The technical specification for LEI is ISO 17442. An LEI consists of a 20-character alphanumeric string, with the first 4 characters identifying the Local Operating Unit (LOU) that issued the LEI. Characters 5-18 are the unique alphanumeric string assigned to the organisation by the LOU. The final 2 characters are checksum digits.
|FSB(Financial Stability Board)|
- Board of Directions
|LOU 1, LOU 2, LOU 3 ...|
- G-20 : An international organization consisting of representing 20 major countries(90 percent of the world's GDP) like seven developed countries(G7), the chair countries of the European Union, and twelve rising nations.
- FSB(Financial Stability Board) : An organization founded to enhance the stability of the global financial system and to oversee international finance.
- LEI ROC(Regulatory Oversight Committee) : The best decision making organization for LEI Systems under FSB. The 40 countries ' financial authorities, the central bank, and IMF are represented as members by international organizations.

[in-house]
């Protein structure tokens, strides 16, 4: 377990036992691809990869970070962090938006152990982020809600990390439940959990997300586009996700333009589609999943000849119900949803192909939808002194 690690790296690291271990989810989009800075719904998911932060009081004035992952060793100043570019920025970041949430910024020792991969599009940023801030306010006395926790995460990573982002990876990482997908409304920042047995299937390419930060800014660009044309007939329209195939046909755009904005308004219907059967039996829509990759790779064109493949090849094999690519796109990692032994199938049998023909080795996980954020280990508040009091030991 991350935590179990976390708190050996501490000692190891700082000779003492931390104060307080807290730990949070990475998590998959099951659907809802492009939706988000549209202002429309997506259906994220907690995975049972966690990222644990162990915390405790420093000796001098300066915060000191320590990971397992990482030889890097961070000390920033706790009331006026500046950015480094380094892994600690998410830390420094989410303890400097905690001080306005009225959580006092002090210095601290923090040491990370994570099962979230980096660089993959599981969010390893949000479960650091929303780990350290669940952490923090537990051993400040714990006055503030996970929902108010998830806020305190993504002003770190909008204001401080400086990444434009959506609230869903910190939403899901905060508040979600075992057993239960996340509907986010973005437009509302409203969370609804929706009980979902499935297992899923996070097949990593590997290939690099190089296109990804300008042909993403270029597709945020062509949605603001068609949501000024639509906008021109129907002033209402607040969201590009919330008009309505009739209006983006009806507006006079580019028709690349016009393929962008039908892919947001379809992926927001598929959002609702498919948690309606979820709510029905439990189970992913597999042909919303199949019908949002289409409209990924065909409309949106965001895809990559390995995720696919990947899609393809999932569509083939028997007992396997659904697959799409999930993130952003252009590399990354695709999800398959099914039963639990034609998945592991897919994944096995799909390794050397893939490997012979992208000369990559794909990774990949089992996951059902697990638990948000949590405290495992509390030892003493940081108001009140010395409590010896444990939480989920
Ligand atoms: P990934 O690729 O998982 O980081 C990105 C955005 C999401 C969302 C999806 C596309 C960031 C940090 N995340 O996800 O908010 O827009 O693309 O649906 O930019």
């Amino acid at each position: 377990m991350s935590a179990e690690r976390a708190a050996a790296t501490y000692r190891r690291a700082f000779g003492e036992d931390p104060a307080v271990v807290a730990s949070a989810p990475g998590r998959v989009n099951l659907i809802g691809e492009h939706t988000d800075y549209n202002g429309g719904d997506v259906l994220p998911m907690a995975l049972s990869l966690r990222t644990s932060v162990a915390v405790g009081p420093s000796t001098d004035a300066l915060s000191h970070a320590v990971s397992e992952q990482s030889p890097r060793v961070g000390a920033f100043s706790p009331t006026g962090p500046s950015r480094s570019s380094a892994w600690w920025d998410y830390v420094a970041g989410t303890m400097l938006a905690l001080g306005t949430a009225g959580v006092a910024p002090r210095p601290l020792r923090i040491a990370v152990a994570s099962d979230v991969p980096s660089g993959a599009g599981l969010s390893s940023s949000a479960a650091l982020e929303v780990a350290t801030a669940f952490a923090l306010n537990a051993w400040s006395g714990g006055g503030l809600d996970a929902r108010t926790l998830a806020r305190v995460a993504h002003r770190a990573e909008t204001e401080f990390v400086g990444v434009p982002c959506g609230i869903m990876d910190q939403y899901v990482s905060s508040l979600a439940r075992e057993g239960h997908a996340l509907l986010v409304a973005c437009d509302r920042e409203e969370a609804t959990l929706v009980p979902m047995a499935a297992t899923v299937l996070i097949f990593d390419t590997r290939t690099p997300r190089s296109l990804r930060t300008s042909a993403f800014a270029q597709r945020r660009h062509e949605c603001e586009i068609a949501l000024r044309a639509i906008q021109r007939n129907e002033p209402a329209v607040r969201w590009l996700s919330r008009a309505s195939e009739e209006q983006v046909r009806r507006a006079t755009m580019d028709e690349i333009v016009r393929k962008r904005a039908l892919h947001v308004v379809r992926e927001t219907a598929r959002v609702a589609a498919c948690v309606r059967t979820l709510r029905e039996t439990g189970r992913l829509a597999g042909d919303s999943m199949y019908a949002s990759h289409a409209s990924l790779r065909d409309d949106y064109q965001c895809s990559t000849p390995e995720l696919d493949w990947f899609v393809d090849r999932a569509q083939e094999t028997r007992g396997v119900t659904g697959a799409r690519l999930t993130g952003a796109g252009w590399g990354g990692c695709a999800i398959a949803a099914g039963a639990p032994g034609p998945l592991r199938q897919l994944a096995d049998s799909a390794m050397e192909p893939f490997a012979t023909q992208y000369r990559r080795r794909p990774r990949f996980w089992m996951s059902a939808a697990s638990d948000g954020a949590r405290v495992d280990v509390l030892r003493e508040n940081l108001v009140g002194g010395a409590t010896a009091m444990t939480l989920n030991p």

- GLEIF(Global LEI Foundation) : It is responsible for controlling the LOUs in each region as a practical operating organization within the LEI system.
- LOU(Local Operating Unit) : As the operating organization for issuing and maintaining the LEI code in each region, 31 LOU are currently active worldwide.
- Who should have LEI?
Both corporations and funds involved in financial transactions need the LEI. LEI is an identification code designed to recognize all of the entities and funds involved in financial transactions worldwide.Therefore, all corporations and funds that participate in financial transactions should be issued LEI.
- When does it need?
In the United States and Europe, the parties to the transactions must use the LEI to report to the supervisory authorities any out-of-books derivatives transactions. Recently, it has expanded their coverage such as alternative investments, fund investments, insurance, spot markets, pensions, logistics and bids.
Obtaining a Legal Entity Identifier (LEI)